Drunk driving fatalities make up approximately one-third of all deaths related to traffic injuries. Those at the highest risk include young adults under age 24, motorcyclists, and those with prior convictions for driving under the influence. The cause of death in drunk driving fatalities depends on the type of injury. Trauma to the head, loss of blood from massive cuts, or damage to the internal organs can all occur during a traffic accident.
Alcohol remains in the blood until the liver processes it, which takes approximately one hour per one ounce (about 30ml) of alcohol consumed; in those with compromised livers, however, it can take much longer. A blood alcohol concentration test measures how much of a person’s current blood supply consists of alcohol. A reading of 0.08 percent, the point at which driving becomes illegal throughout much of the United States, means that the person’s blood contains one-eighth of one-percent alcohol. While this may not sound like much, it is enough to impair reaction time, which can result in drunk driving fatalities.
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The impact from a car crash can cause numerous different types of injuries. Head trauma, for instance, can occur from being struck by flying debris, or from hitting the steering wheel or other hard surfaces. Victims can go into hypovolemic shock, a condition that occurs when the body loses too much fluid — such as through blood loss — and the heart can no longer pump efficiently. If emergency personnel does not arrive in time to begin replacing the lost fluids, victims can die from blood loss. Injury to internal organs can be caused by both blunt-force trauma, such as the steering column striking the abdomen, and impalement, such as a sharp shard of glass piercing through the abdominal cavity into one of the organs.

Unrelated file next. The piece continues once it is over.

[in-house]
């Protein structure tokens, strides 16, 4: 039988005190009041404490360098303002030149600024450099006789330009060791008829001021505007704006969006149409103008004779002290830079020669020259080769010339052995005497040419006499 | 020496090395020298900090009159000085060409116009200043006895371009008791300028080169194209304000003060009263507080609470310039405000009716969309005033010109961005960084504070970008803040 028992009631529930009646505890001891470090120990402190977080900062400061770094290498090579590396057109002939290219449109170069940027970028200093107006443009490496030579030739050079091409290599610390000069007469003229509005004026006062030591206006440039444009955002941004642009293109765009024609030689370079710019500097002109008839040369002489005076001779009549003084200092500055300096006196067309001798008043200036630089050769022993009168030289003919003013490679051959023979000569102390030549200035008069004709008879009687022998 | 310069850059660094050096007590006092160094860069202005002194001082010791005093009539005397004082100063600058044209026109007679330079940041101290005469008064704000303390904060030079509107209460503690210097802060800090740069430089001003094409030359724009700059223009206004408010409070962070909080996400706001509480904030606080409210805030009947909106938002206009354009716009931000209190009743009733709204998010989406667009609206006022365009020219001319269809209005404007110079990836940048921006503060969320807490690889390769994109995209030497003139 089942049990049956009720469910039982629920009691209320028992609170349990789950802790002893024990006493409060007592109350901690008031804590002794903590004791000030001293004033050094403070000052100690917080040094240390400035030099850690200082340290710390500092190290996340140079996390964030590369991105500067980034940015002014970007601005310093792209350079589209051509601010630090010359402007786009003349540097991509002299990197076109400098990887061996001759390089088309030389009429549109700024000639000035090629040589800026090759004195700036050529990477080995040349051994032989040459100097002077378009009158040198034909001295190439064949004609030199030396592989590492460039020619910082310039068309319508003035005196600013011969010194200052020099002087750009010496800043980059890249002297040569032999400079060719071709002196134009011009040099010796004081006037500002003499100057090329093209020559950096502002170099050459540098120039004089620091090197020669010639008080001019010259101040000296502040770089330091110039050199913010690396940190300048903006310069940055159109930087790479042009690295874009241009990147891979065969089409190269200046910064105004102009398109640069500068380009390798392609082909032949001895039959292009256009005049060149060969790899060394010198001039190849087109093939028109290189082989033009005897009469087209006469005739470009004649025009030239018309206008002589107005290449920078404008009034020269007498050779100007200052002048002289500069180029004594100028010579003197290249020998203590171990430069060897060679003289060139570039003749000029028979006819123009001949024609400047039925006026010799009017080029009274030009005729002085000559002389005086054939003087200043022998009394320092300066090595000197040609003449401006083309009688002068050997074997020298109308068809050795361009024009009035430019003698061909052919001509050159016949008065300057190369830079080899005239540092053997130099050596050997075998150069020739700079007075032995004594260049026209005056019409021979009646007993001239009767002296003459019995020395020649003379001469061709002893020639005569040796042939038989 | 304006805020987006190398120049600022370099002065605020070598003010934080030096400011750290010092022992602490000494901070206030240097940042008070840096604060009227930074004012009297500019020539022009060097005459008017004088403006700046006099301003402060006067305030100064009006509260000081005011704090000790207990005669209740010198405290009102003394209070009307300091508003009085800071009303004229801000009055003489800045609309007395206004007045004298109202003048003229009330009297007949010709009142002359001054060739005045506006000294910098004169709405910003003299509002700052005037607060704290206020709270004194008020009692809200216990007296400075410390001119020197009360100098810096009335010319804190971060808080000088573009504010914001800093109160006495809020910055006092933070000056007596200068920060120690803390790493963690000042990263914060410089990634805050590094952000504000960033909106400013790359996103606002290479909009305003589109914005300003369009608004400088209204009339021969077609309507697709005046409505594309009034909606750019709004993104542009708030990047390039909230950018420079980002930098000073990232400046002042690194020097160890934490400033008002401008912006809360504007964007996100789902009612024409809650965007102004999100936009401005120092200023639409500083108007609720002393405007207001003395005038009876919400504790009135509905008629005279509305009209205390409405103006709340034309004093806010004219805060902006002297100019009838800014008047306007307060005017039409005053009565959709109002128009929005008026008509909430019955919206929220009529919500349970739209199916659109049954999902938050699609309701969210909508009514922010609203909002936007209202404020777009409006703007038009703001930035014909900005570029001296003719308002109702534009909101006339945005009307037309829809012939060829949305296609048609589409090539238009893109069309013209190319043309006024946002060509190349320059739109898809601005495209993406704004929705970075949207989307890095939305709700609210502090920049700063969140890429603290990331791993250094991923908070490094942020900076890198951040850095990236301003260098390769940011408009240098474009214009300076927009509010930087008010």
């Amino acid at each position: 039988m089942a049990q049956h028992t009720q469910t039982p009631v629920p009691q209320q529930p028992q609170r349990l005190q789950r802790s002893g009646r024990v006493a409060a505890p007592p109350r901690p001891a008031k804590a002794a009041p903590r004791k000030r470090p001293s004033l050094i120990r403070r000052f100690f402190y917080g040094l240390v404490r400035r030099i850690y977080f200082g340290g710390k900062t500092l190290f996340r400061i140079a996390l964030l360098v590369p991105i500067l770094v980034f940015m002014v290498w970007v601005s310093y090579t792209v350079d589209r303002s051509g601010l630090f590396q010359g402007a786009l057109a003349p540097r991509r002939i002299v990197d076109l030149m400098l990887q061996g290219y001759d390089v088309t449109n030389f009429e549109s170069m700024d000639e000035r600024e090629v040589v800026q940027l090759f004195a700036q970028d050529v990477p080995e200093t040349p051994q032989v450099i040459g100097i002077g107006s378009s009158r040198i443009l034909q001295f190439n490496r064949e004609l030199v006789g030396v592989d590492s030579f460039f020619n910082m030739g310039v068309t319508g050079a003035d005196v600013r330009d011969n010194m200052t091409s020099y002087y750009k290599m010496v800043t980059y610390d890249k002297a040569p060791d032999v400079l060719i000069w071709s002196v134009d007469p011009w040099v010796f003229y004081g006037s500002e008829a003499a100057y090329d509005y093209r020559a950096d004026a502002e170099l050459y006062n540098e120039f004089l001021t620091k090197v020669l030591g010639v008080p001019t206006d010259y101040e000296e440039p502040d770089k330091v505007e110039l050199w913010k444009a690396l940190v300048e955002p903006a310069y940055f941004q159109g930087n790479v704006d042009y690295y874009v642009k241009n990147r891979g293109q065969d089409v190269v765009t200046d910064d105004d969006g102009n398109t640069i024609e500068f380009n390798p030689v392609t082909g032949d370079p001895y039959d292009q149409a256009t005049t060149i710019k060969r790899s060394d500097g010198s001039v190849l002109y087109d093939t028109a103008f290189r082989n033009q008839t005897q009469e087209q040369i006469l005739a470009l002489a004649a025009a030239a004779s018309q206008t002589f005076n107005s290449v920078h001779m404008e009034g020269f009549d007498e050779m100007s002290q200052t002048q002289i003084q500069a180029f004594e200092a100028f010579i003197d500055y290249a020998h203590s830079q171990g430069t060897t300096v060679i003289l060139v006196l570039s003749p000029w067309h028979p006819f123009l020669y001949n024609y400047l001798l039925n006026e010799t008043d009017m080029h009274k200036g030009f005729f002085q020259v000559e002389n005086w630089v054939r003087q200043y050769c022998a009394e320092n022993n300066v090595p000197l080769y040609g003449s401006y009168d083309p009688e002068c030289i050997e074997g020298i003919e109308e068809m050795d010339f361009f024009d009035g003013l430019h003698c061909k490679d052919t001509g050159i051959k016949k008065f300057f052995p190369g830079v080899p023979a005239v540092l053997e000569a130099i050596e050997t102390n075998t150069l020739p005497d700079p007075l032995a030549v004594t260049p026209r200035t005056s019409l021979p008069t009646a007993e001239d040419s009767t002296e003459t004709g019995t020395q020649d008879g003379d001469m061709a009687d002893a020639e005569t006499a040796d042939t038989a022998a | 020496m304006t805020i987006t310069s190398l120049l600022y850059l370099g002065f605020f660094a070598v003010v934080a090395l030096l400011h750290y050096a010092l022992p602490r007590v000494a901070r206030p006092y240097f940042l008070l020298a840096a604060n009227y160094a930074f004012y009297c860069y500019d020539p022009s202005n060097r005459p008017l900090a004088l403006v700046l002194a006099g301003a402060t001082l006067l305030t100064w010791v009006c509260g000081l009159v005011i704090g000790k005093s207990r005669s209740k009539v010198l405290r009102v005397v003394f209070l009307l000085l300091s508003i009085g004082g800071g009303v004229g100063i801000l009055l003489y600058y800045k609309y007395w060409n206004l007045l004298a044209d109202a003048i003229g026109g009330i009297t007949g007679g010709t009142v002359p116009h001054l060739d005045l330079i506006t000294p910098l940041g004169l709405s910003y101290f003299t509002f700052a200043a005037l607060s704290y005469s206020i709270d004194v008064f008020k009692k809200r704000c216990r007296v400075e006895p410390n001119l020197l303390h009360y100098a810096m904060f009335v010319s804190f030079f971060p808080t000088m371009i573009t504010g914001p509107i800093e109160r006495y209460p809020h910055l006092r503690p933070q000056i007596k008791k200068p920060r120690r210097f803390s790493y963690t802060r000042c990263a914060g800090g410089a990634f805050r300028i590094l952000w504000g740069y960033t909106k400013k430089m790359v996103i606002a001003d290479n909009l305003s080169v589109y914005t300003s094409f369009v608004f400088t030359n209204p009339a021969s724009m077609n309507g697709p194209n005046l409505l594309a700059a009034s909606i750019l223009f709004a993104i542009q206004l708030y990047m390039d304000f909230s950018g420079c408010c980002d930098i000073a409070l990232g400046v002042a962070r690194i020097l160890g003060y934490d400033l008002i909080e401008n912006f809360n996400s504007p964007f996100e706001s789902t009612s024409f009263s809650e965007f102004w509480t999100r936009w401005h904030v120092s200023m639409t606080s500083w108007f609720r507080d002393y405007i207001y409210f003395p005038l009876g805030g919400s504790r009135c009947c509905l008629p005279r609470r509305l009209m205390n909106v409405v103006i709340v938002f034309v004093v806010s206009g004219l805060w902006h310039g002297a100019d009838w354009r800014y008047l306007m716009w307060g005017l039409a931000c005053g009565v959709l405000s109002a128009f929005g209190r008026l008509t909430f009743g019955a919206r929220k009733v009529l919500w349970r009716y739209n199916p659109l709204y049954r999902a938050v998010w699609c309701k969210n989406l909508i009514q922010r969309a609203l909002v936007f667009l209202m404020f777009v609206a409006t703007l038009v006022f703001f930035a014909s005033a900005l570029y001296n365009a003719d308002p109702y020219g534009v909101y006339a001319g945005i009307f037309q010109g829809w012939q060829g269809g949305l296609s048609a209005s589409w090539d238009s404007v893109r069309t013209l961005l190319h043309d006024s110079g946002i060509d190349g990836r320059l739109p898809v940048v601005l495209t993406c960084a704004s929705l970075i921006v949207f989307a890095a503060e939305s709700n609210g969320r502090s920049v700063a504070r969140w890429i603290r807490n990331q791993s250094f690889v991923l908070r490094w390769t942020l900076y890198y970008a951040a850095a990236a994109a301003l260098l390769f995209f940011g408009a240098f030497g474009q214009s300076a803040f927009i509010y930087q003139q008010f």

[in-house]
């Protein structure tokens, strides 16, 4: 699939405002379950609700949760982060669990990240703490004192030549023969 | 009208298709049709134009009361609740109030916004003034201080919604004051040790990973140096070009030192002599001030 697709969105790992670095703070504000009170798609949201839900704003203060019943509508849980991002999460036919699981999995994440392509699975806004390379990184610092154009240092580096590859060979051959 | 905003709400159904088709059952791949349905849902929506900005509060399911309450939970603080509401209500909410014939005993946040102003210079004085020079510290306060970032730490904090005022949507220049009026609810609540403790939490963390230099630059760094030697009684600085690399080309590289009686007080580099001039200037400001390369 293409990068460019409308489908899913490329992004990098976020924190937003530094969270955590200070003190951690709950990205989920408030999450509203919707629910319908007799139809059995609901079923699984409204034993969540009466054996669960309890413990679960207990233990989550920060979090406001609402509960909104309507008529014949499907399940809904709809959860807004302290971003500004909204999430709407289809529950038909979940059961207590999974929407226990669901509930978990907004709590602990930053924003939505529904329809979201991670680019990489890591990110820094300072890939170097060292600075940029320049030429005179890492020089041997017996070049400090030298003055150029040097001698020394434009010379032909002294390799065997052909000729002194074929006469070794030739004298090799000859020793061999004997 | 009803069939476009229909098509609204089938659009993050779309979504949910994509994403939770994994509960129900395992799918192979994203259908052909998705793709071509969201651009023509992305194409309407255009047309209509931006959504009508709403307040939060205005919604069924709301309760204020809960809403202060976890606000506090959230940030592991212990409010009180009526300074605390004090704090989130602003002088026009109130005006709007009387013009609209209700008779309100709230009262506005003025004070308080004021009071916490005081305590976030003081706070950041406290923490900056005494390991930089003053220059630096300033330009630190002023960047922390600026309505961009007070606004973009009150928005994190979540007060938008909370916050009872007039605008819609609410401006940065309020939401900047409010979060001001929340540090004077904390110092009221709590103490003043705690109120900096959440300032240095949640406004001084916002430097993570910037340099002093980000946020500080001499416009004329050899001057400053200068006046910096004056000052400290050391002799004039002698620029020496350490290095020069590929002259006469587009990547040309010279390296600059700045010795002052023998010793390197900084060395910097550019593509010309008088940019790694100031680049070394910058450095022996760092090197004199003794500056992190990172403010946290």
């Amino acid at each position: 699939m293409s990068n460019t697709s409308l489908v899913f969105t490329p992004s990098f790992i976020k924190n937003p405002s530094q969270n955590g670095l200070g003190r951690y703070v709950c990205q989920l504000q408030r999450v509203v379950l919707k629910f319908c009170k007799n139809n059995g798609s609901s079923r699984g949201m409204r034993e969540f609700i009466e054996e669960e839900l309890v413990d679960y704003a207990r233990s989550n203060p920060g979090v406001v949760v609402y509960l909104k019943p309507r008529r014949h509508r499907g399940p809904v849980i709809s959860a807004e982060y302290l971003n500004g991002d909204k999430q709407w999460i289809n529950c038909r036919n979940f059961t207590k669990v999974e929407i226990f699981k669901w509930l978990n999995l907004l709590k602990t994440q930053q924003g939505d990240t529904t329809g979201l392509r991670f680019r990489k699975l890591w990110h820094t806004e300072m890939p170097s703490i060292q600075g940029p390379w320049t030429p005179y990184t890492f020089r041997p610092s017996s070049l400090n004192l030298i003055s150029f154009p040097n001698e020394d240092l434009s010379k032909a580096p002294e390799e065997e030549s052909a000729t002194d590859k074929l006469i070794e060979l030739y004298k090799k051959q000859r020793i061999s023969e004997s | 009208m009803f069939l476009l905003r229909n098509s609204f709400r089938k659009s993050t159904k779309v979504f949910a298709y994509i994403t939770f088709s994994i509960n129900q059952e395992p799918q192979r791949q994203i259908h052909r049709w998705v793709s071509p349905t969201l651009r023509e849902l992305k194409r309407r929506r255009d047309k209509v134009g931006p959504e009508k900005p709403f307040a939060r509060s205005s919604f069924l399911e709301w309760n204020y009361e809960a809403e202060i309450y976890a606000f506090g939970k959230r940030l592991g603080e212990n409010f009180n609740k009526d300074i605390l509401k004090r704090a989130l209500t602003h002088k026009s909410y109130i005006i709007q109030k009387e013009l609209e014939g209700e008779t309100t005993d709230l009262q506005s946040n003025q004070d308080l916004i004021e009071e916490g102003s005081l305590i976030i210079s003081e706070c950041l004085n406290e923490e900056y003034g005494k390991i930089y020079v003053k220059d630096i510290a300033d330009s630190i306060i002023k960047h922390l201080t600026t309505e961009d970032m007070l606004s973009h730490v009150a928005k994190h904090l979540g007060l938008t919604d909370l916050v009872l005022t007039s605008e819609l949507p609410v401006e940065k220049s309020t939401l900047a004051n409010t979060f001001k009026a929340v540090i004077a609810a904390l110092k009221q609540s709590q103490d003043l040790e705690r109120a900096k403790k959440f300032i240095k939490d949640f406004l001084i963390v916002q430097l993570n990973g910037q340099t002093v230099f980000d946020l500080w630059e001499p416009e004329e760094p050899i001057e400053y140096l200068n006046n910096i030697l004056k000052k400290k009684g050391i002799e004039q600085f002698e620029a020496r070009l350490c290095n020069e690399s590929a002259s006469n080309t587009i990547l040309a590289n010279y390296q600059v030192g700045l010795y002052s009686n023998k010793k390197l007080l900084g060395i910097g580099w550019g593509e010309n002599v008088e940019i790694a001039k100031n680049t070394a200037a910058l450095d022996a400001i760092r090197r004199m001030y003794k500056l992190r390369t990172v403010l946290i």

Young adults are often at a higher risk for causing and suffering from drunk driving fatalities than older adults with the same amount of alcohol in their blood stream. There are numerous possible reasons for this, including lack of driving experience in younger adults versus older adults. Younger adults are also more likely to travel in groups, which increases the level of distraction while driving. Those with a prior history of driving drunk, as well as those who mixed other drugs or medications with alcohol, are also at a higher risk of causing an accident.
Most countries have laws regarding drinking and driving, although the legal definition of “drunk” varies. Certain countries, including Brazil, Saudi Arabia, and Russia, have a zero-tolerance policy, meaning it is illegal to drive with any amount of alcohol in the blood. The 0.08 percent limit in the United States, Mexico, and a few other counties is the highest legal limit in the world.
Methods of preventing drunk driving fatalities include educating the public about the issue, setting up sobriety checkpoints along roads and highways, and imposing serious consequences, such as loss of license or jail time, for those who violate the law. Individuals can also help keep the roads safe by avoiding driving after consuming alcohol and preventing friends and family from driving while intoxicated.